– ts01
    Commented Oct 27, 2010 at 20:09
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    @Stephen, why would many test cases be a problem?
    – user1249
    Commented Feb 14, 2011 at 23:20
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    a waist of time? too many test is as bad as to little test (IMHO)
    – Dainius
    Commented Jul 13, 2011 at 9:14
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    How can a test be a waste of time if it covers a possible case where the code could fail?
    – Ramhound
    Commented Nov 15, 2011 at 14:26
  • functionalities evolves over time.
    • new functionalities are driven by new customer requirements.
    • Old code was written in a way that allows future yet-to-be-implemented functionalities to be added without breaking old code.
  • domain experts (in this case, database is a well-known domain in Computer Science.)
  • community feedback
    • bugs
  • steep learning curve was not a problem for the well-prepared and persevere. It may take 6 months, 1 year or even longer to become comfortable, and that's what some people are able to put up with.
  • commercial motivations. without monetary support, very few people can invest the time and energy into the steep learning curve.

You do not need to have an intimate understanding of the whole project in order to be able to maintain it. Usually with large, complex software, people will have their own particular "areas" that they look after and they only have a 'passing' knowledge of the rest of the system.

SQLite is actually relatively small on the scale of "large software projects" but if you look at something like the Windows operating system, you'll have people who just work on the kernel, people who just work on the shell, people who just work on Internet Explorer, people who just work on the Window manager, etc etc. Someone who works in the "shell" isn't going to be able to fix a bug in the kernel at the drop of a hat.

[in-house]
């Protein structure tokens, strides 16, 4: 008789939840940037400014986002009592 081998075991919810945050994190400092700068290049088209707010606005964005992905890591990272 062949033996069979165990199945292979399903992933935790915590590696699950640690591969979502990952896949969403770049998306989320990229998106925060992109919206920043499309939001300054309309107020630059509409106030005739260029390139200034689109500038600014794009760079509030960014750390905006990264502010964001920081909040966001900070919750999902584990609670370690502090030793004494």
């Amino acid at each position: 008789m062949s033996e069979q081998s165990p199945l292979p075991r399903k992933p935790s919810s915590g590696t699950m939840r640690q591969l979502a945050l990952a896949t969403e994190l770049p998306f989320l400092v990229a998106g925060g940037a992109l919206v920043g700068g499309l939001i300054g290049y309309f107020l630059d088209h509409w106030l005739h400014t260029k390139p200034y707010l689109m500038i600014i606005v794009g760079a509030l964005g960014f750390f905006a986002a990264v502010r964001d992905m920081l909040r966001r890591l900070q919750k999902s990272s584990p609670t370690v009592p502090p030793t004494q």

There's also the benefit that these projects evolve over time: they didn't always start out this complicated. That means a new developer can usually be "trained" by more experienced developers.

When you join a large team of developers, you'll be given a particular aspect of the project to work on (maybe a bug or new feature) and you'll have another developer be you "buddy" for the first few iterations. Your buddy will have a good understanding of the area you're working and can help you find your way around.

For open source projects like SQLite, it's actually a little harder because there's no motivation for existing developers to "train" new developers. So you'll find you're on your own a bit more. But you can still find help on developer forums or mailing lists (e.g. just posting a question like "I'd like to implement such&such feature" or "I found bug XYZ, where do I start looking?" and you're likely to get some form of help.

  • Change the specifics, and this sounds a lot like my current job! The best part of this answer is the specialization and the need to develop over time. Also add in a pinch of humor about the whole thing.
    – DarenW
    Commented Oct 7, 2010 at 3:44

There is a difference between hard to read and complex project. If a person doesn't understand deeply the language which the project was written or the domain of the project it doesn't means the code is badly written.

My advice: